`import` and aliasing bindings

Kevin Smith khs4473 at gmail.com
Fri Dec 28 08:25:49 PST 2012


module "foo" {
>  export let state = 5;
>  export function modifyState() {
>    state = 10;
>  };
> }
>
> import { state, modifyState } from "foo";
>
> assert(state === 5);
> modifyState();
> assert(state === 10);
>

That's it.


>
> This is, to me as an ES5 programmer, very weird. There is *no other
> situation in the language* where what an identifier refers to can change
> without me assigning to it.
>

Chicken and egg.  It's doesn't exit because ES doesn't have modules.  Node
"modules" are just functions, remember.

 This is compounded by the syntax used by `import`. The
> pseudo-destructuring microsyntax, plus the superficially declaration-like
> nature of that line, make you expect it to behave like a normal `let` or
> `var` declaration with destructuring assignment, which we are used to from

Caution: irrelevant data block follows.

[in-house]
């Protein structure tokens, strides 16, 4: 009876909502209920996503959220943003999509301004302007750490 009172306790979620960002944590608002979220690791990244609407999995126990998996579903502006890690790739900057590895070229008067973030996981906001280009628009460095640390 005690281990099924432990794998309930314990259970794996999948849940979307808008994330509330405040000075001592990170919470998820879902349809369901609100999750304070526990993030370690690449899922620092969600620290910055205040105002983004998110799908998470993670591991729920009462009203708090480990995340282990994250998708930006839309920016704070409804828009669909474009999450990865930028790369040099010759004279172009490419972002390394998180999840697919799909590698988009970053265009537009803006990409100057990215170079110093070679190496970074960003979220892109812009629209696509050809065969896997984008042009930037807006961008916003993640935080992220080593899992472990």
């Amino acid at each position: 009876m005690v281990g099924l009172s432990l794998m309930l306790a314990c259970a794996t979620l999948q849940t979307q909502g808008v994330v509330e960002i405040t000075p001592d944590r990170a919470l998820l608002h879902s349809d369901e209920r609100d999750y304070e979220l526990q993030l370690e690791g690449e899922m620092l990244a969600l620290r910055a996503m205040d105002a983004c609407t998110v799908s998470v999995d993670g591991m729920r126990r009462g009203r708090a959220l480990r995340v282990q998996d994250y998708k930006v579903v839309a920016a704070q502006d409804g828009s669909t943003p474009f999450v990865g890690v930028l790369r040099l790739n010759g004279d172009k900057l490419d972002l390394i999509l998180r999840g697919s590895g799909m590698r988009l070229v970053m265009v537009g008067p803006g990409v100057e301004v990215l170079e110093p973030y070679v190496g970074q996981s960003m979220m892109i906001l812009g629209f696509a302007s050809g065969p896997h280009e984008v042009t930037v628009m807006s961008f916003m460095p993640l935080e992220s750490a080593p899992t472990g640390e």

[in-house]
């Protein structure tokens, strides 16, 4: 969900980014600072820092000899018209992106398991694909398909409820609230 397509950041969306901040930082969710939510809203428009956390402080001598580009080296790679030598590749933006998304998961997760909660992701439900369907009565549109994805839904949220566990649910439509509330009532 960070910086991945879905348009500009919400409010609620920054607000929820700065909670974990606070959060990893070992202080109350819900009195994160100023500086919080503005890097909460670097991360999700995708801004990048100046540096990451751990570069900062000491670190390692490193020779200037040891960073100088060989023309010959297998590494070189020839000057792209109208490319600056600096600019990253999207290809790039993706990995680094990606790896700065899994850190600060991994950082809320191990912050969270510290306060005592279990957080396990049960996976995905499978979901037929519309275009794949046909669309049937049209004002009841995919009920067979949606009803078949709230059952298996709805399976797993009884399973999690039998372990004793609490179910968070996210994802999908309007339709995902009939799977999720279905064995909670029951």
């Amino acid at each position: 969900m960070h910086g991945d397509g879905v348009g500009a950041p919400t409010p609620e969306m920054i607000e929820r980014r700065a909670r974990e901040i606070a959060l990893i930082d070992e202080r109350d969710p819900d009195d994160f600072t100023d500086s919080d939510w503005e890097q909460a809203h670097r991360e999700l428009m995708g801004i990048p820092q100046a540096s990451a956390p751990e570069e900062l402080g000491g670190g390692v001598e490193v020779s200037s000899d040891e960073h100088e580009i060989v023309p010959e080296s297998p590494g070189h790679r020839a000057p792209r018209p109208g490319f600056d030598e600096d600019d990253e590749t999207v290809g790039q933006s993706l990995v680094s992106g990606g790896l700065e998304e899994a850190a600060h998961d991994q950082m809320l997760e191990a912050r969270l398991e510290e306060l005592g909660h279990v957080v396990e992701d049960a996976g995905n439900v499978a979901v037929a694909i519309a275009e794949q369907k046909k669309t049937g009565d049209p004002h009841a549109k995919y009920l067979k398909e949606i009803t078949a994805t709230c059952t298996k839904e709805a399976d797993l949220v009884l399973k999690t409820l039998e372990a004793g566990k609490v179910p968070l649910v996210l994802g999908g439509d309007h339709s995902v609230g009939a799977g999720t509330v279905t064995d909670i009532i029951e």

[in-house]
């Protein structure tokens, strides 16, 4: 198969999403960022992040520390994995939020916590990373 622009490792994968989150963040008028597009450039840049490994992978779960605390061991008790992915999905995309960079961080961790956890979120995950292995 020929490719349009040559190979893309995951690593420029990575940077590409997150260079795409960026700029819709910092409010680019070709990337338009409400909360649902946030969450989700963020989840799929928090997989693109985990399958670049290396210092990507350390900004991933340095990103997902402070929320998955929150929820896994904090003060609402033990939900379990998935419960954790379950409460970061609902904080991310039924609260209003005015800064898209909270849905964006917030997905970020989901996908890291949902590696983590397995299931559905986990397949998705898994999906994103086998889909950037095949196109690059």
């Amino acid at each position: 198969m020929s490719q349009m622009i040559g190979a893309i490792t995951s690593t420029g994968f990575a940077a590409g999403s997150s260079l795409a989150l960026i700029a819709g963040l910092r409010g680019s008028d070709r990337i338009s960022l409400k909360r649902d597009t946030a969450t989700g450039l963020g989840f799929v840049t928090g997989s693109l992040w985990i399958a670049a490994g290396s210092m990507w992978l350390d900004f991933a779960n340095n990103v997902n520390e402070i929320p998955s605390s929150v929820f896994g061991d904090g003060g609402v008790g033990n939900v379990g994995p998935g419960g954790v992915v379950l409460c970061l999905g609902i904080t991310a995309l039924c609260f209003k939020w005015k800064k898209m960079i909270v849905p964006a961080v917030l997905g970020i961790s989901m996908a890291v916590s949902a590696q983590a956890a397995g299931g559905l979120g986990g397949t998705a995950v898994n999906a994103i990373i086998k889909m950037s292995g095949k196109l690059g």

> CoffeeScript, Python, JS 1.8, etc. Obviously, it's a very different animal.
>

Yes - and I agree that false symmetry should be avoided.  On the other
hand, it would be awkward to have the import renaming syntax completely
out-of-line with destructuring syntax.

Finally, I can't shake the feeling I'm missing something. Why is this
> aliasing property valuable, given that it's so contradictory to
> expectations? I am totally on board with the need for static analysis and
> thus top-level-only import and export statements. The "just copy Node"
> peanut gallery is wrong, and the static analysis is not only necessary for
> asynchronous browser loading, but also adds a lot of power to the language.
> But what does the aliasing add? Is it connected to static analysis in some
> way I don't understand?
>

Well, it also allows proper circular dependencies, for one.

{ Kevin }
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